mesa verde

Mesa Verde National Park is located in the southwestern part of Colorado. It’s famous for it’s cliff dwellings, built by the Ancestral Pueblos who lived in the cliff dwellings almost a thousand years ago.

spectacular drive into mesa verdeThe drive into the park is pretty epic, a winding road built into the side of a mesa.

the crazy geographyMesa Verde means Green Table in Spanish. It’s easy to see why. The Ancestral Pueblo natives built their houses into the sides of cliffs like this. You can sort of see one towards the right side of this image.

smaller cliff dwellingA closer view of the same cliff dwelling.

one of the largest cliff dwellingsOne of the larger cliff dwellings– I think this one is called Long House.

ranger led tour of one of the dwellingsThe park offers ranger guided tours of some of the cliff dwellings, but in the winter they are closed except for this one, the Spruce Tree House.

switchbacks to the cliff dwellingThe trail to the Spruce Tree House has many steep switchbacks built by the National Park Service. In ancient times though, the cliff dwellers used ropes and wooden ladders, along with toe holds carved into the cliff to access their house.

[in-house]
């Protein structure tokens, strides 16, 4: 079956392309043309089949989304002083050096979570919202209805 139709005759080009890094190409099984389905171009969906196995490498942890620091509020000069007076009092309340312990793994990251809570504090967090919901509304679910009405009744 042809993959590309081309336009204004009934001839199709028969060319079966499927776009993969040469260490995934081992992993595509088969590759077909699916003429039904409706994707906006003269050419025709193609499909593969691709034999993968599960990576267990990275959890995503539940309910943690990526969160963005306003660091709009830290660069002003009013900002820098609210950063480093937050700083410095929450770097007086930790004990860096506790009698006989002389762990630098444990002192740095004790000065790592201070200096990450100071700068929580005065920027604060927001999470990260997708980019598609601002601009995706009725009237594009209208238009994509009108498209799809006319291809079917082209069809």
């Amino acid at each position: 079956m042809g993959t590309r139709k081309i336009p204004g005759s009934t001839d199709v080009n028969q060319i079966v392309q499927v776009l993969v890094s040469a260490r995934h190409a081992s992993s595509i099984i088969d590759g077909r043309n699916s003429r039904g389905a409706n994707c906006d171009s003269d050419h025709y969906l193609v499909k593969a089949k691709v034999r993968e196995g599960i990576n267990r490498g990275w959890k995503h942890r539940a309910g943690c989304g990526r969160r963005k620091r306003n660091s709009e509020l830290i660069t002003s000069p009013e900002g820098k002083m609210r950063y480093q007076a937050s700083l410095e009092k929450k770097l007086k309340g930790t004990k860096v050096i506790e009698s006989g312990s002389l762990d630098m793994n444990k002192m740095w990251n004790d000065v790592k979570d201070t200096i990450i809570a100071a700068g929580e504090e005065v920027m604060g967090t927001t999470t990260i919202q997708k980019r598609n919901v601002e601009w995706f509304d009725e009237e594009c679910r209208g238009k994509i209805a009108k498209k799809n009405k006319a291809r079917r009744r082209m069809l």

learning about the siteThe cliff dwellings were amazing up close, and the history of the area is pretty fascinating. There are several theories as to why the cliff dwellings were built, as well as theories why they were abruptly abandoned in the 1300’s, which the ranger presented.

2013-11-05 - mesa verdeThere were also round underground rooms, called kivas, which they speculate were used for religious ceremonies.

harsh environmentWith a name like Mesa Verde, you’d expect there to be a lot of green, but in truth a lot of the area at the top of the mesa was pretty barren. It seems like a pretty harsh environment to live in.

Usually I visit national parks for the amazing natural scenery. Mesa Verde was a bit different in that there isn’t any spectacular natural scenery– it exists solely because of the cliff dwellings. Apparently it’s the only cultural park in the national park system. It’s a bit remote, far from any major cities, but it was definitely worth the trip. I’d definitely recommend going sometime other than winter though, so that more of the cliff dwellings are accessible.

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